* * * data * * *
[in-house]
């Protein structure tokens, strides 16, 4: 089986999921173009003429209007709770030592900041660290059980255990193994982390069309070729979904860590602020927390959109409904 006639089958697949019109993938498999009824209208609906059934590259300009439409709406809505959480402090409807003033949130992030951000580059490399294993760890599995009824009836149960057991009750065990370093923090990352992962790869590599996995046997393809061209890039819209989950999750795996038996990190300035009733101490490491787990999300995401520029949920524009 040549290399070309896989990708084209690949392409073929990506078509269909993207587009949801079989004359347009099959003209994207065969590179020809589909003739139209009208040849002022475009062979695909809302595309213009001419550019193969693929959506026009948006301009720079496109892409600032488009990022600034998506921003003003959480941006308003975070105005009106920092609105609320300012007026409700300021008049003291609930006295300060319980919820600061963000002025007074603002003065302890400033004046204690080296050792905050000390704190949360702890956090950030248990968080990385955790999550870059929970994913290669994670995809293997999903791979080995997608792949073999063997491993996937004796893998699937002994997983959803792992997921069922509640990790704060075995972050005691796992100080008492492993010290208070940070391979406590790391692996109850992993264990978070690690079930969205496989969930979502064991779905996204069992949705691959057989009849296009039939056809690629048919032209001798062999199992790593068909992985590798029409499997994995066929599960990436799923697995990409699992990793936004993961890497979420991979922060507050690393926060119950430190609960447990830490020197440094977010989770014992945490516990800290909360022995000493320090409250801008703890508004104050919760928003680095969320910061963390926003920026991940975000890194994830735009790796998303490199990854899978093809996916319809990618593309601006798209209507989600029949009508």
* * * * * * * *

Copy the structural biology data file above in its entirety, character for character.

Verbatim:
[in-house]
């Protein structure tokens, strides 16, 4: 089986999921173009003429209007709770030592900041660290059980255990193994982390069309070729979904860590602020927390959109409904 006639089958697949019109993938498999009824209208609906059934590259300009439409709406809505959480402090409807003033949130992030951000580059490399294993760890599995009824009836149960057991009750065990370093923090990352992962790869590599996995046997393809061209890039819209989950999750795996038996990190300035009733101490490491787990999300995401520029949920524009 040549290399070309896989990708084209690949392409073929990506078509269909993207587009949801079989004359347009099959003209994207065969590179020809589909003739139209009208040849002022475009062979695909809302595309213009001419550019193969693929959506026009948006301009720079496109892409600032488009990022600034998506921003003003959480941006308003975070105005009106920092609105609320300012007026409700300021008049003291609930006295300060319980919820600061963000002025007074603002003065302890400033004046204690080296050792905050000390704190949360702890956090950030248990968080990385955790999550870059929970994913290669994670995809293997999903791979080995997608792949073999063997491993996937004796893998699937002994997983959803792992997921069922509640990790704060075995972050005691796992100080008492492993010290208070940070391979406590790391692996109850992993264990978070690690079930969205496989969930979502064991779905996204069992949705691959057989009849296009039939056809690629048919032209001798062999199992790593068909992985590798029409499997994995066929599960990436799923697995990409699992990793936004993961890497979420991979922060507050690393926060119950430190609960447990830490020197440094977010989770014992945490516990800290909360022995000493320090409250801008703890508004104050919760928003680095969320910061963390926003920026991940975000890194994830735009790796998303490199990854899978093809996916319809990618593309601006798209209507989600029949009508």